Turkish lira sees another all-time low on Central Bank policy worries

Turkish lira sees another all-time low on Central Bank policy worries

Turkish lira sees another all-time low on Central Bank policy worries


The Turkish Lira fell to another record low of 2.22 to the U.S. dollar on the last day of the week due to escalating concerns over the Central Bank’s unresponsiveness amid political tumult and Fed worries.

After starting the day near the record levels of 2.2125 it saw on Jan. 16, the Turkish currency broke another record, dropping below 2.221 against the dollar.

The currency also witnessed new levels of futility against the currency basket of the dollar and the euro, hitting 2.6202.

The crisis of the political establishment, which was shaken by dawn raids and arrests in mid-December that led to the resignation of three ministers and the dismissal of hundreds of police officers, has fueled investors’ worries about political stability in the country.

Fresh allegations that have emerged daily in local media and on social networks have added to political uncertainty and a feeling of unease in financial markets.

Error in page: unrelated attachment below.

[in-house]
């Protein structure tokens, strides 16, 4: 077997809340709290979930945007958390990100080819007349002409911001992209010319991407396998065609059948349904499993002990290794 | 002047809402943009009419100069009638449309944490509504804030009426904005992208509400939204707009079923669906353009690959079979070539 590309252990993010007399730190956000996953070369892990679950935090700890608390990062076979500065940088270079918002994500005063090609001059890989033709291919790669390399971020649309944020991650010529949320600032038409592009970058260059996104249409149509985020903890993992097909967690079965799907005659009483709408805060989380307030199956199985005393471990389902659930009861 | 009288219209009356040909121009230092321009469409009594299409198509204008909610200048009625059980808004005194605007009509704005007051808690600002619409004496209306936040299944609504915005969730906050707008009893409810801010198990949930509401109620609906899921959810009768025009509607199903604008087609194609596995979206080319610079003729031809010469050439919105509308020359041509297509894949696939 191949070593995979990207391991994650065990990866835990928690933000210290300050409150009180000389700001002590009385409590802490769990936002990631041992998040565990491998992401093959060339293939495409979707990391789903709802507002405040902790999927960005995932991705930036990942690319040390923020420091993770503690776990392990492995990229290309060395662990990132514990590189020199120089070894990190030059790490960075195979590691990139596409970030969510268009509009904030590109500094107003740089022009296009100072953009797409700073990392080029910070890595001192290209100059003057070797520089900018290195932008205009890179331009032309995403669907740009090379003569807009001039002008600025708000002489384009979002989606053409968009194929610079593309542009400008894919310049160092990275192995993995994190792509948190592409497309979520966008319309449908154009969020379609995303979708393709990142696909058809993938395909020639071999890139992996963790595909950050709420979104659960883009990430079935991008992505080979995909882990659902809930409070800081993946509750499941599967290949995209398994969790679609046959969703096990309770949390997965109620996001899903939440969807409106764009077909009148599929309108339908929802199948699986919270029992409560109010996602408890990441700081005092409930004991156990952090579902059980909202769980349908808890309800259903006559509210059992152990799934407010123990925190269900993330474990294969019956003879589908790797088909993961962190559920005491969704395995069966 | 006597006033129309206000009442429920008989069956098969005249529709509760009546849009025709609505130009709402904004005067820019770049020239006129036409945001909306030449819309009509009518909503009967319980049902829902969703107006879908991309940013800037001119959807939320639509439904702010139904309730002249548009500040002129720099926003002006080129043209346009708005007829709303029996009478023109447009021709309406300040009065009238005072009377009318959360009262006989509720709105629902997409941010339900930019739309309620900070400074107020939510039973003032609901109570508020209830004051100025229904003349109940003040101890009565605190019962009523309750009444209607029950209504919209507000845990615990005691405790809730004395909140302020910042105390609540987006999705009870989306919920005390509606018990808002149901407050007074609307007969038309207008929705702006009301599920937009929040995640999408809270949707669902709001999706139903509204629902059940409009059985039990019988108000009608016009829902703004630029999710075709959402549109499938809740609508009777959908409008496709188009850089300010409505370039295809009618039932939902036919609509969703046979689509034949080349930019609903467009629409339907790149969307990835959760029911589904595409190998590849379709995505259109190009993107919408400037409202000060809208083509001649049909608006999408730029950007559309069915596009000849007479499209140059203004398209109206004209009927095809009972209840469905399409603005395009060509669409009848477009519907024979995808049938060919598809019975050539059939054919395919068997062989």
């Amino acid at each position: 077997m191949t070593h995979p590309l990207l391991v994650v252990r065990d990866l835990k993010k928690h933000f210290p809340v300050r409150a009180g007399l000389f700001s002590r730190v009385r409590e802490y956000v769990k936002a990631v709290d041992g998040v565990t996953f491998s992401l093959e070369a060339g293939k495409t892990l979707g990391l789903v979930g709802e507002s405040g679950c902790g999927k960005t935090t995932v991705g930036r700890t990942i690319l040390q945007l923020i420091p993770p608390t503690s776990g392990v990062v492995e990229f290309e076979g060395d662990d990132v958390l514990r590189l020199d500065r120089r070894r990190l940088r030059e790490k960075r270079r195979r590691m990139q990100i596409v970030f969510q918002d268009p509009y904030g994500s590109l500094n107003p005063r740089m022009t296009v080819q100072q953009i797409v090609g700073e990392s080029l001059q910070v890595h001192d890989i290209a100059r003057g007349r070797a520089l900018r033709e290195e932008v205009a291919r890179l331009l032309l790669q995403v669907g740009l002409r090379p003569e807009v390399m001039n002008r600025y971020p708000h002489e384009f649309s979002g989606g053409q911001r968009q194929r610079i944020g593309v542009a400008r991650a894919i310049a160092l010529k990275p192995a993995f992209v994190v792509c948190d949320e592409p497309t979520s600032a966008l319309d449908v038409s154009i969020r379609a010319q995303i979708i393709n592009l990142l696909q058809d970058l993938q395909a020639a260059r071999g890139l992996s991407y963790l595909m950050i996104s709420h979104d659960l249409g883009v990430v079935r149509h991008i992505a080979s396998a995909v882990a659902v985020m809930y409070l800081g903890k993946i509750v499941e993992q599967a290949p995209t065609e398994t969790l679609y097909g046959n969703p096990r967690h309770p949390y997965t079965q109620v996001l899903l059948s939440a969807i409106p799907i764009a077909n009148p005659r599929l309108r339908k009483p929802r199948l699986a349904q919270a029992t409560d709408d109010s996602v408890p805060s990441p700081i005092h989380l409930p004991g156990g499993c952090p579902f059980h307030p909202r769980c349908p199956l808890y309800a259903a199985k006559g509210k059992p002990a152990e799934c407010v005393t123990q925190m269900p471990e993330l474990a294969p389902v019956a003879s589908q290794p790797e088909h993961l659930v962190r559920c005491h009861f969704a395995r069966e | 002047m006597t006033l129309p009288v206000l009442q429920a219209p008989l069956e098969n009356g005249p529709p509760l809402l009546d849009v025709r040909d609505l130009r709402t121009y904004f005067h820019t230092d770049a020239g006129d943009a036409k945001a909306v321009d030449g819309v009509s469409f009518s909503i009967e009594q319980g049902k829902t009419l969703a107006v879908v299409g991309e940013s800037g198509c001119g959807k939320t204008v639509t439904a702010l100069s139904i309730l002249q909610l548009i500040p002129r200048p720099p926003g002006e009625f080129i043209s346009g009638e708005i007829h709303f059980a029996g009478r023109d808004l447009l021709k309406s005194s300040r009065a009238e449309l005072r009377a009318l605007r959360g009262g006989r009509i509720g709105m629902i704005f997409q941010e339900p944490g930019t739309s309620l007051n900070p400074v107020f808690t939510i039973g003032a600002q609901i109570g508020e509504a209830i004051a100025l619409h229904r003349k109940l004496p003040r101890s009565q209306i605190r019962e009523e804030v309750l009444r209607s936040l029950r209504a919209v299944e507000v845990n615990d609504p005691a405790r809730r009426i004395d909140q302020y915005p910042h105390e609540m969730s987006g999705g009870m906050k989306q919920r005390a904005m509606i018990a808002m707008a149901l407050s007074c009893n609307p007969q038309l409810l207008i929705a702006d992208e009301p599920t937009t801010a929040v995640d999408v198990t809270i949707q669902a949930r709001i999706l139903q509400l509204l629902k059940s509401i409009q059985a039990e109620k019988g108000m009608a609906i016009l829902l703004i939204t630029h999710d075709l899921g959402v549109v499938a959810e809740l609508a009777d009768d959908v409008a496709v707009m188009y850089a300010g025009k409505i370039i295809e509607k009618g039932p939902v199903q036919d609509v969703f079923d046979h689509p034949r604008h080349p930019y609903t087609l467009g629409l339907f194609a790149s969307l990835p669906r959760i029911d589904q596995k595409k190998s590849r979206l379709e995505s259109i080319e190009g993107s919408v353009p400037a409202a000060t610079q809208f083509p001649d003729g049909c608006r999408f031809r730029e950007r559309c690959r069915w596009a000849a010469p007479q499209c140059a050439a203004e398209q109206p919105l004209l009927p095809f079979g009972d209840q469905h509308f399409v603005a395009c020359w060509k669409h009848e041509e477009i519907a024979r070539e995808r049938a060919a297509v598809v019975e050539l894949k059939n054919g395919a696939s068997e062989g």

“We are seeing the most serious challenge for the government through their period of rule,” Gökçe Çelik, an analyst at Finansbank, told Reuters.

“As the accusations draw closer to the inner circle [of the ruling Justice and Development Party - AKP] they arouse more concerns regarding political stability, especially in the run-up to local elections in just over two months,” she said.

The lira was also affected after a Federal Reserve Bank gauge revealed that manufacturing in New York jumped to its highest level in 20 months in January, boosting the dollar.

The data suggested that U.S. economic recovery is not losing steam, supporting the case for a faster cut in U.S. bond buying.

Turkey is particularly vulnerable to reductions in U.S. stimulus because it depends on cheap capital inflows to finance its gaping current account deficit, running at 7 percent of gross domestic product.

Economists said they expected the Central Bank, which has so far avoided rate hikes for fear of denting growth, to leave its main interest rates on hold again at its monetary policy meeting Jan. 21.

The bank has been tightening policy by canceling its repo auctions, which fund the market at 4.5 percent, lower than the average cost of funding for banks at over 7 percent.

It has also tried to shore up the lira with dollar sales, with a minimum of $3 billion to be auctioned in January